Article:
Rollout program for city will continue

Photo by Janelle Patterson Fourth Ward Councilman Geoff Schenkel explains Friday how making the driveway to his Resolve Studios garden at the corner of Franklin and Putnam will allow for space for a bus stop sign in the city right of way.

City asset maintenance efforts press on, though the dispatch of “All out, Roll out” into the First Ward has been delayed by one week.

“I believe our first try at this went well,” said Schlicher of the March 10-13 focus on the Fourth Ward of the city, addressing streets, curbs, sewer, water, fire and accessibility issues west side of the Muskingum River.


On his 80th day in office, the mayor noted the success of each team dispatched for the new maintenance program.

Highlights include:

Sewer lines scoped.

Water gaskets on fire hydrants either replaced or oiled to operate more smoothly.

Reflectors added to hydrants.

Streets swept.

Storm drains cleaned.

All curb ramps to sidewalks documented and photographed for digital recordkeeping and future project planning.

Street curbs painted.

Street signs on Harmar Hill replaced.

City-owned street lights upgraded with LED bulbs.

Some trees trimmed.

Property maintenance code issues identified by fire department staff.

Homes without properly visible numbers documented by fire department staff for letters to address the safety hazard.

Milling machines for patchwork and trip hazards demonstrated.

Flanders Field:

Drainage off the basketball court addressed.

Rotten posts removed.

Trees and overgrowth removed.

“We learned so much, too, which was a goal and something we knew especially would happen with our streets crews, learning what needs to be done to fix longstanding issues that have gone on for years on our streets,” said the mayor. “We were able to do some tree trimming and a couple full removals, but realized that the equipment we rented was too big to do the job as efficiently as we’d like and we need to decide whether we want to get serious about tree trimming or get out of the business.”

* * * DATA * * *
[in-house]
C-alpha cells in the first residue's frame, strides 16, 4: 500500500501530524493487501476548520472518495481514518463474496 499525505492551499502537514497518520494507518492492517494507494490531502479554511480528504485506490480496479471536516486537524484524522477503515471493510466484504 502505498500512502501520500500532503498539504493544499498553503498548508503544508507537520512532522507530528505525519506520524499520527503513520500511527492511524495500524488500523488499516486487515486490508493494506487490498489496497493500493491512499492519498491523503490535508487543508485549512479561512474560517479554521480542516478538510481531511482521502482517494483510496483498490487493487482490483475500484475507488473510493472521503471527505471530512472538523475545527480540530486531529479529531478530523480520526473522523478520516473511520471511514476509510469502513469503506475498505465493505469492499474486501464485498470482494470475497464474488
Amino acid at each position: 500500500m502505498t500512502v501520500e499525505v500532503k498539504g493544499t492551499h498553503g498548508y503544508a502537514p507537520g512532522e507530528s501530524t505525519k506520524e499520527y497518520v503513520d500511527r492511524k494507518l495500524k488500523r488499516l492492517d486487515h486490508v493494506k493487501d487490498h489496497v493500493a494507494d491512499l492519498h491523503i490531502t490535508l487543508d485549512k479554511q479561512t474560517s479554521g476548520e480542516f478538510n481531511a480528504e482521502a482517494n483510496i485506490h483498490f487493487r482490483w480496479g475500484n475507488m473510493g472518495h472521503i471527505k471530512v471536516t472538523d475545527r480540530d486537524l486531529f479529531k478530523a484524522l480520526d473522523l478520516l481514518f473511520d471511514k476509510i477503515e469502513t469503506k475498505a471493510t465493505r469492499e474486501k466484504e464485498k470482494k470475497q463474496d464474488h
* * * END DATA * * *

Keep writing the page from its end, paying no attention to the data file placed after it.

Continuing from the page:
Schlicher said he’d like to see more bodies moving in unison as the program continues into the other wards of the city.

Fourth Ward Councilman Geoff Schenkel said he’s received significant feedback from west side residents watching the work completed in the four days the city crews focused their efforts in the ward.

“I’ve received many phone calls and Facebook messages with people amazed at what was accomplished,” he said. “We aren’t done, there are some bus stop signs that I believed we were going to get up when Mrs. (Diane) Pfile and I last talked with Community Action. But I was super impressed with how quickly the boots on the ground have listened and taken feedback back to Steve (Wetz, safety-service director) to get these done.”

Bus Stop signs are now up on Franklin Street at the corners of Market and Maple.

Schenkel said he is still waiting for two additional CABL signs at the corners of Virginia and Franklin and the corner of Putnam and Franklin.

“And for all four spots a smaller sign below is there indicating the times when people can catch a ride on the line,” he added.

Public Facilities Foreman Tanner Huffman said he still wants to return to Flanders Field after input from neighborhood members of the group Main Street West at the end of the month to add picnic tables and bike racks.

“But the drainage work we did seems to have really helped, and I’ve been wanting to pull out those old rotting posts for years,” he said Friday. “Now we can go back and lay some grass seed and asphalt shavings and add some extra parking there, too.”

The three parts of the Fourth Ward became a challenge for focus, said Schenkel.

“I think of the hill, the lower west side and the east side of my ward as three individual children, and my east side kid I think got neglected in this first roll out because we had so many things we tried to focus upon on this side of the river,” he said. “I want to do a better job for them too–my ward reaches all the way up to Sixth Street on that side of the river.”

“One spot that comes to mind is below Campus Martius where there’s a spot almost like a moon crater,” he described of needed roadwork. “It’s begging for the kind of attention that our streets and sidewalks got in this first pass on this side of the river.”

Schlicher said the next rollout is tentatively scheduled for the First Ward beginning April 7.

Then the Third Ward will see the combined teams of city departments in full force beginning April 21 with the Second Ward (including most of downtown Marietta), completing the first iteration of the program beginning May 5.

“Then the parks will get another pass-through in preparation for Memorial Day,” Schlicher added.

Janelle Patterson can be reached at jpatterson@mariettatimes.com.

Roll Out First Ward: April 7-9.

Roll Out Third Ward: April 21-23.

Roll Out Second Ward: May 5-7.

Source: Mayor Josh Schlicher.


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